21. 4 out of 5

    Douglas

    Not every childhood memory makes a good story.

  22. 4 out of 5

    Mason

    If you’re looking for a memoir that follows the author’s tattered life from young child to adulthood -- this isn’t the one for you. If you’re looking for a memoir that follows the author’s life in no particular order but has you laughing out loud -- look no further, this is the one. Ali Wentworth wasn’t a child of abuse. She was a child of divorce, but her mother Muffie has always been a pillar of strength for her. The story begins with Ali’s courtship and engagement that would have most women swo If you’re looking for a memoir that follows the author’s tattered life from young child to adulthood -- this isn’t the one for you. If you’re looking for a memoir that follows the author’s life in no particular order but has you laughing out loud -- look no further, this is the one. Ali Wentworth wasn’t a child of abuse. She was a child of divorce, but her mother Muffie has always been a pillar of strength for her. The story begins with Ali’s courtship and engagement that would have most women swooning. Her boyfriend rented a castle in Ireland to propose. But Ali knew he wasn’t her ‘Mr. Right’ and weeks later broke the engagement. From here the story goes back and forth from Ali the adult, Ali the child, and Ali the teenager. Along the way she encounters a number of the ‘right man at the moment’ and had some interesting adventures. Coming from a family of political journalist and a mother who was the social secretary in the Reagan White House, Ali rebelled. With her unique view of the world, Ali embraced her comedic side and set out for Hollywood. Ali shares her take on growing up among Washington’s elite to doing comedy sketches in L.A. with then-aspiring artists Will Ferrell and Lisa Kudrow. She tells how a blind date finally lead her to her ‘Mr. Right’ - political and media star George Stephanopoulos - and back to Washington as a wife and mother of 2 girls. Ali is now an acclaimed comedic actress and writer appearing in TV series and major movies such as It’s Complicated. The journey is hilarious, off-the-wall, heart-warming, and very intimate. Ali is a lady that can make you laugh and can laugh at herself as well. She pulls no punches as she shares the good and bad of her family life. She has had her ups and downs, but has relied on a strong family gene to keep her going. Hearing ALI IN WONDERLAND read by the author enhanced the story that much more. Her mannerisms of the story really brings it to life. I must attempt I had no idea who Ali was before listening to her memoir, but now I’m a huge fan. This is a charming memoir that will have you crying from laughing so much. Ali in Wonderland: And Other Tall Tales by Ali Wentworth, Read by Ali Wentworth, Harper Audio, @2012, ISBN: 978-0062111890, Unabridged, Digital Download, Listening Time 5 Hours, 10 Minutes FTC Full Disclosure - This audio book was sent to me by the publisher in hopes I would review it. However, receiving the complimentary copy did not influence my review.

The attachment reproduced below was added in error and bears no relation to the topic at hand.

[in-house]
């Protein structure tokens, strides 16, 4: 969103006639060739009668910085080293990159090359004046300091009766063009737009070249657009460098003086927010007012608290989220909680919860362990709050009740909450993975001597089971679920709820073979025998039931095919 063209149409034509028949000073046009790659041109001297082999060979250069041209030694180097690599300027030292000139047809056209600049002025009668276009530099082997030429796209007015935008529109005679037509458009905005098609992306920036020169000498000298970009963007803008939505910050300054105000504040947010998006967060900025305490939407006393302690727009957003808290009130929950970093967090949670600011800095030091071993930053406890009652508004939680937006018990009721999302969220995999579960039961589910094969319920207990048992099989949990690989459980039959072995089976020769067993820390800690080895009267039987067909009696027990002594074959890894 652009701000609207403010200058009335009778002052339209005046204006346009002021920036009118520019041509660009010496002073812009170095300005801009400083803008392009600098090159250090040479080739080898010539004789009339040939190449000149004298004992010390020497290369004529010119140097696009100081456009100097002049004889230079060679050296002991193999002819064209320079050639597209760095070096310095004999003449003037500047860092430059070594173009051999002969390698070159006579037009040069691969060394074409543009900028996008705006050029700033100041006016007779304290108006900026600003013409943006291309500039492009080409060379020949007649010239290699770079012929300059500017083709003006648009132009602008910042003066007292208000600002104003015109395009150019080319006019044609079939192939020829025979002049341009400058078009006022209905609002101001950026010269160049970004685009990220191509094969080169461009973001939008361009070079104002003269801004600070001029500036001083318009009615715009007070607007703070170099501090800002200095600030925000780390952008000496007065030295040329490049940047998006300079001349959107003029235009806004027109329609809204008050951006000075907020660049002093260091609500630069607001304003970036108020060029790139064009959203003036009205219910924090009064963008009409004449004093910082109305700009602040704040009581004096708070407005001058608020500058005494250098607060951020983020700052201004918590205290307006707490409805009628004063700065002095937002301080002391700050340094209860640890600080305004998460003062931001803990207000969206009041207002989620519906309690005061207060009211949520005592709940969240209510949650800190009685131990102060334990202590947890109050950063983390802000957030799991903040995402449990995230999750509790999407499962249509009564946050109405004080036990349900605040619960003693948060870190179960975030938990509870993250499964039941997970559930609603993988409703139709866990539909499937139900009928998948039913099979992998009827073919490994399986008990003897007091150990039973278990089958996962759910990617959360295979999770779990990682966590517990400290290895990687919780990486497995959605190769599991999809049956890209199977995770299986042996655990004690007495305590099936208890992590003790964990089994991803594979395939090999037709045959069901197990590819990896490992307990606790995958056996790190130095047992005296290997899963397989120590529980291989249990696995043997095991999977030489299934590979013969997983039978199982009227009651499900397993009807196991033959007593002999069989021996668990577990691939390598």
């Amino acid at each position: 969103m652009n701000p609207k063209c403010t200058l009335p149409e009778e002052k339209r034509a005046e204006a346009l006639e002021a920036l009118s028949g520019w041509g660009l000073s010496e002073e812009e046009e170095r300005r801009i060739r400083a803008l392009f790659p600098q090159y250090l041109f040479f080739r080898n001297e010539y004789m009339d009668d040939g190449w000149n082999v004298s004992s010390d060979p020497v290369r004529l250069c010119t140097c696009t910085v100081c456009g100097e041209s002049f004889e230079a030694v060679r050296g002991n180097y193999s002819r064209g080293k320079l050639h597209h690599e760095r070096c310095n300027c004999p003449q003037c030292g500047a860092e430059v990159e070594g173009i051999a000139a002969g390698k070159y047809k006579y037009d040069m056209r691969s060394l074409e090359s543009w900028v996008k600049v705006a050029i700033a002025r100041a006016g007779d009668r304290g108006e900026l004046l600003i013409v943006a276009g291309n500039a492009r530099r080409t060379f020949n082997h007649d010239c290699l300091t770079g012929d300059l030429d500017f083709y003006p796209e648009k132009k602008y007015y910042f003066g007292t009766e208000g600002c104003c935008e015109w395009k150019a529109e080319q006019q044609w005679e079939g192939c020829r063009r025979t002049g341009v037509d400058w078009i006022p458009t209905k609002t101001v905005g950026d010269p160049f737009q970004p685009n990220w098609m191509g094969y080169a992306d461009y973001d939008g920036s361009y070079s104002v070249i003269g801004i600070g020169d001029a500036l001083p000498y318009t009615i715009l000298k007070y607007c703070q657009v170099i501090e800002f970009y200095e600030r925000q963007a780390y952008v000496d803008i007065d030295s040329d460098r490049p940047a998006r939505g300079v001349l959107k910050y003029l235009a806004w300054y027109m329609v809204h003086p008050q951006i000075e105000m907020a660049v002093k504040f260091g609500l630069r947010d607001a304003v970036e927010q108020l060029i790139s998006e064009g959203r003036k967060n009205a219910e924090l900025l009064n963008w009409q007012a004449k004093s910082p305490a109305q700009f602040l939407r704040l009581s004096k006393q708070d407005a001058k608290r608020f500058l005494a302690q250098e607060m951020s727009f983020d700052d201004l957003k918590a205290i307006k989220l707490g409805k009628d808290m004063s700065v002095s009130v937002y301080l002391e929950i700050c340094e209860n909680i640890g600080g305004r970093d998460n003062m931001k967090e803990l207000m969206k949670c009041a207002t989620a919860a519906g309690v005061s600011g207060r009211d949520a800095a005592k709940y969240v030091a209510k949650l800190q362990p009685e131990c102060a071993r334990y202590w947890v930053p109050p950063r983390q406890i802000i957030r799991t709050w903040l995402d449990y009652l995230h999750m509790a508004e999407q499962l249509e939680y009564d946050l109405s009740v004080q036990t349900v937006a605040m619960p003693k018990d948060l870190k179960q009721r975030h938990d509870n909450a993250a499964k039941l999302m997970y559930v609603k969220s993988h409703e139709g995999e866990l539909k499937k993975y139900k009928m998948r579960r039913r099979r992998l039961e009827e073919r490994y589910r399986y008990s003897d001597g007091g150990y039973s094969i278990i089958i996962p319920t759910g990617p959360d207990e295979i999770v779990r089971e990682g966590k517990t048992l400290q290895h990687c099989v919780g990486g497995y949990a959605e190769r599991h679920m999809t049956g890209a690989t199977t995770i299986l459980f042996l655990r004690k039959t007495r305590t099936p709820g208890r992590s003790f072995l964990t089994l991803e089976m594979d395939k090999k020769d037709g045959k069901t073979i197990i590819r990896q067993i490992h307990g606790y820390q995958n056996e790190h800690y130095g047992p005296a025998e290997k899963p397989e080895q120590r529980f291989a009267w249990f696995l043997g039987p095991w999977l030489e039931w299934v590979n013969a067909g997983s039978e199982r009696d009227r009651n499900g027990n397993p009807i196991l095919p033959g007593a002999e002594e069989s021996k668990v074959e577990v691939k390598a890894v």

23. 4 out of 5

    Dolly

    I've been watching Ali Wentworth's Daily Shot news weblog for a few months now. I appreciate her wry wit and I like the short, humorous videos. So when I saw this book on Goodreads, I thought that I would have to give it a try. The book is a compilation of short stories from Ali's life. Each entry is filled with snarky and self-deprecating humor. We are fairly close in age, and although my life is nothing like hers, I thought her stories were fascinating and funny. I have to admit that I like her I've been watching Ali Wentworth's Daily Shot news weblog for a few months now. I appreciate her wry wit and I like the short, humorous videos. So when I saw this book on Goodreads, I thought that I would have to give it a try. The book is a compilation of short stories from Ali's life. Each entry is filled with snarky and self-deprecating humor. We are fairly close in age, and although my life is nothing like hers, I thought her stories were fascinating and funny. I have to admit that I like her weblog better, as I can relate to her experiences of being a mom of young girls who have similar ages to our own. Her privileged upbringing was interesting and bizarre; it was hard for me to imagine what it was like. She was the boarding school student, running out to the store buy snacks, whereas I was the cashier in the grocery store, shaking my head at the excesses of the students' purchases, and wondering why their parents would buy them BMWs, Audis, and such. I may not be able to understand her glitzy lifestyle, especially living in New York City and Los Angeles and jetting to Paris to visit a boyfriend, but overall, the stories are entertaining. I can appreciate one aspect of her lifestyle, though. She gushes about the Four Seasons hotel and resort chain and I totally understand. My family and I took advantage of an off-season, military rate at the Four Seasons Manele Bay resort on Lana'i. We only stayed for two nights and it was a one-time occurrence, but it was one of the best experiences of our lives. Our girls still remember that trip and speak of it wistfully. We may never stay at another Four Seasons again, but I will remember that experience for a lifetime. interesting quotes: "What woman hasn't riffled through her man's e-mails, checked out his ex-girlfriend's Facebook page, or tested him with swabs for STDs while he slept?" (p. 9) "The problem with having a sheltered and protected upbringing is, you're not prepared for anything alien and outlandish, like the penis." (p. 81) "To this day, I wouldn't know I had cellulite, age spots, and gray hair if my kids didn't point them out daily." (p. 213)